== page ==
But still, there is a weight there before that had not been there previously, a shadow on my heart.  The promise of future loss.  We have to pretend that shadow isn’t there to avoid upsetting the dog, since that would obviously not be good under the circumstances, but you have probably noticed—and will continue to—me scrambling to get yarn spun and ritual cords made, and to work on other long-delayed projects for my store such as art batts for spinning, bags of loose hand dyed locks and add-ins for carding, cords for knot spells, witches’ ladders, jarred beeswax candles, oils and incenses, prayer beads, perhaps video tutorials, anything and everything I can do towards continuing my process of pursuing disability and leaving my office job while at the same time being able to help pay for our household needs and afford the dog’s expensive medicines and my own.  (Not to mention our one cat, Berzerker, who is on expensive meds of his own, for severe allergies that cause him to break out with pustules if his steroids are stopped.)  My first thought, when new unavoidable expenses such as this come up (besides the meds, Corbie will need more frequent doctor visits, and the one from last week was over $300 with all the tests) is always “I’ll go back to working full time.”  But Jo actually gets angry when I propose this, because we both know I can’t; I am on 25 hours per week now, and sometimes too sick to get to work even with those reduced hours, so we both know that it’s only with extreme effort and will that I keep on working the hours I’ve got now.

...
Last modified on
1

Posted by on in Paths Blogs
Blindi (Pagan Blog Project)

(This one is a week late; I posted it on time over at my own blog, but forgot to share it here!)

Since I’ve already written at length about Odin in His guise of Bolverk (the face He wears in the Mead of Poetry myth cycle), and have at least touched on Bruni and Bjorn (both referring to His bear persona), for this post I decided to focus on a different B name: Blindi.  This name quite obviously means “blind,” and in fact there are several of His names which have to do with His eyesight, such as Tviblindi (“twice blind”), Bileygr (“feeble-eyed.” or possibly “one-eyed”), and Baleygr (“blazing eye”)–although the latter may have more to do with His gimlet gaze than with the loss of eyesight.

Odin’s sacrifice of an eye to Mimir’s Well is one of His most famous myths, second in familiarity only to His ordeal on the Tree.  In Snorri’s version of the tale, as well as in the Havamal section of the Poetic Edda, the transaction is a literal one: Odin wanted to drink from the Well guarded by Mimir in Jotunheim (twin to the Well of Wyrd in Asgard, and according to some views, the very same Well, which is so real and so fundamental to reality that a version of it appears in all worlds, just as with the World Tree itself) and the price named by the Well’s guardian was one of His eyes.  Not to be deterred, Odin obligingly, and without flinching, ripped an eye from His own head (no one can say which one, and last time I checked He wasn’t telling)  and handed it over.  In return, He received His prize: a deep draught from the Well of Memory (Mimir)–basically, the accumulated consciousness and wisdom of all People, from all races—divine and mortal—throughout all time.  What is more, Mimir then cast the severed eye into the Well, where it—according to some—continues to see, and somehow continues to transmit information back to the One who once wore it.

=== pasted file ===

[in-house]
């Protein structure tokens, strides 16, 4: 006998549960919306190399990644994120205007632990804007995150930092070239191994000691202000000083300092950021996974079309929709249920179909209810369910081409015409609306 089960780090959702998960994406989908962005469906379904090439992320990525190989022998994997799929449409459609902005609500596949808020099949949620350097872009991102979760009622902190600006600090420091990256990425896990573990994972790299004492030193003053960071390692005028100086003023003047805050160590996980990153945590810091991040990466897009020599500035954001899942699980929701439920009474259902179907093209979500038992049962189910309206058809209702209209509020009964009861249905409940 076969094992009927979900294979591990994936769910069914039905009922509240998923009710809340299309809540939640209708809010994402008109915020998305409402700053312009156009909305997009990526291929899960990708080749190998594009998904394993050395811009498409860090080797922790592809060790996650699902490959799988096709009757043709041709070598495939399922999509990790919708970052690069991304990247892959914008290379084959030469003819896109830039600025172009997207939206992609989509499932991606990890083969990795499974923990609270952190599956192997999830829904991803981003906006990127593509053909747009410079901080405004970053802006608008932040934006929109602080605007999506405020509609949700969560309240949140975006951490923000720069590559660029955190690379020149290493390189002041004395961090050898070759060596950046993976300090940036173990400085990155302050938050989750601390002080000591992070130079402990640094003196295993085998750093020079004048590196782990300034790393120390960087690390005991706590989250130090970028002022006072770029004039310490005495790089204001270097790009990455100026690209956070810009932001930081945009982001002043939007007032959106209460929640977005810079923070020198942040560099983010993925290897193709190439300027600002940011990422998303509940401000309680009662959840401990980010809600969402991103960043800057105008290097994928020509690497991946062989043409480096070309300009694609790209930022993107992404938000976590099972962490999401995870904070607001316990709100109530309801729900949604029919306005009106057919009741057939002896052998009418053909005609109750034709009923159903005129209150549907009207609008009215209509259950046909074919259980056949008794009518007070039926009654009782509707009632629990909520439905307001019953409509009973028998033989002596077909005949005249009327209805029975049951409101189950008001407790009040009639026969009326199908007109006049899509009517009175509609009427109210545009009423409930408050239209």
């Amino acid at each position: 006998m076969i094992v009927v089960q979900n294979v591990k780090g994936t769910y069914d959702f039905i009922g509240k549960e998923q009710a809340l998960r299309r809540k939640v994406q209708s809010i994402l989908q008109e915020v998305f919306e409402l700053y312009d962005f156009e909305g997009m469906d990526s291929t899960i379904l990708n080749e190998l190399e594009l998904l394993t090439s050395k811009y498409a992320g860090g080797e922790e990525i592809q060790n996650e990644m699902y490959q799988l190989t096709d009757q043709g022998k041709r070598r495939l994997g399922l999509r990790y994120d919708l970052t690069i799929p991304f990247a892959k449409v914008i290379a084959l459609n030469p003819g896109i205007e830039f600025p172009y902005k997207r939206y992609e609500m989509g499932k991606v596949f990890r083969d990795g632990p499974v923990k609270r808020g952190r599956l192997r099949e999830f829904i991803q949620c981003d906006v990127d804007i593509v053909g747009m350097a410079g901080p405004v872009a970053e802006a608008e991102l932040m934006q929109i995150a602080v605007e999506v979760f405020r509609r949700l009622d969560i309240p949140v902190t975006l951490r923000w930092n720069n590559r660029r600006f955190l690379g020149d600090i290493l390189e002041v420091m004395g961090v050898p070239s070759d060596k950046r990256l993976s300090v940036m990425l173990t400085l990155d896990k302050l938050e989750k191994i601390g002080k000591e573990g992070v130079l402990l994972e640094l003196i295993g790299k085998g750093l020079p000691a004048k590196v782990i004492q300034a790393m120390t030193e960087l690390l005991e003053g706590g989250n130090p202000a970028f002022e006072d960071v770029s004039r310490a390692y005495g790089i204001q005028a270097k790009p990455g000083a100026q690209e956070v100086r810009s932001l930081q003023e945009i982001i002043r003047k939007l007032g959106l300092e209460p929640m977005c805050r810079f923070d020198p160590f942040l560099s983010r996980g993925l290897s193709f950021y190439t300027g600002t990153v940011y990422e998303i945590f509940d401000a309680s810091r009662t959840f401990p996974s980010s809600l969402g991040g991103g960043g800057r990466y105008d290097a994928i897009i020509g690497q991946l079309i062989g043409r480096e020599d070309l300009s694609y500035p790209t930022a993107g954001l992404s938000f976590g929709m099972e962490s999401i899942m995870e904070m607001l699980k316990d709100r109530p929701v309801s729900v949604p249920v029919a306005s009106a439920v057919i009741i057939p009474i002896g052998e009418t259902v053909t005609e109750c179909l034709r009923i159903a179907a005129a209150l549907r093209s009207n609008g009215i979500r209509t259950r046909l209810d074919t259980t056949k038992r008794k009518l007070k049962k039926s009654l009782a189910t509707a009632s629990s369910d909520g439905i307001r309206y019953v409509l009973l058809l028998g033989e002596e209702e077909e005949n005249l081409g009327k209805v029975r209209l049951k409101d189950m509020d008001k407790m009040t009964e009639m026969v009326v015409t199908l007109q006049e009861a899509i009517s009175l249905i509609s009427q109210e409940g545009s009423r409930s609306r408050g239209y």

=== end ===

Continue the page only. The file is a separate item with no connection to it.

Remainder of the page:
Last modified on
0

Posted by on in Paths Blogs
How did you know?

"How did you know Odin wanted to marry you?" is a question I get quite a lot.  Often it's asked because people are trying to figure out what a particular god they're involved with wants from them; other times it's simple curiosity--which is understandable, even these days when every other blog I look at seems to have a godspouse behind it.  (I sometimes fool myself into thinking that means there are a lot of us, but in actuality we are still a rarity within the whole pagan demographic. What it really means, perhaps, is that I need to branch out and read a more diverse selection of blogs. )

I was 35 years old.  My daughter was a teenager and I was in a marriage that was okay at times but felt emotionally abusive at times too.  I had been more or less a Wiccanesque pagan since the age of thirteen, but hadn't really had close relationships with any particular gods, except that for my entire life, for as long as I could remember, I'd had the sense that someone was watching over me, that some unseen Person was walking along with me and shaping my path and my life's experiences.  I first encountered Him consciously at the age of eight when I met the Wild Hunter—the ancient, raw, savage Power that I discovered hiding behind the mask of Santa Claus that Christmas—and from that moment I knew He was there and had always been there with me.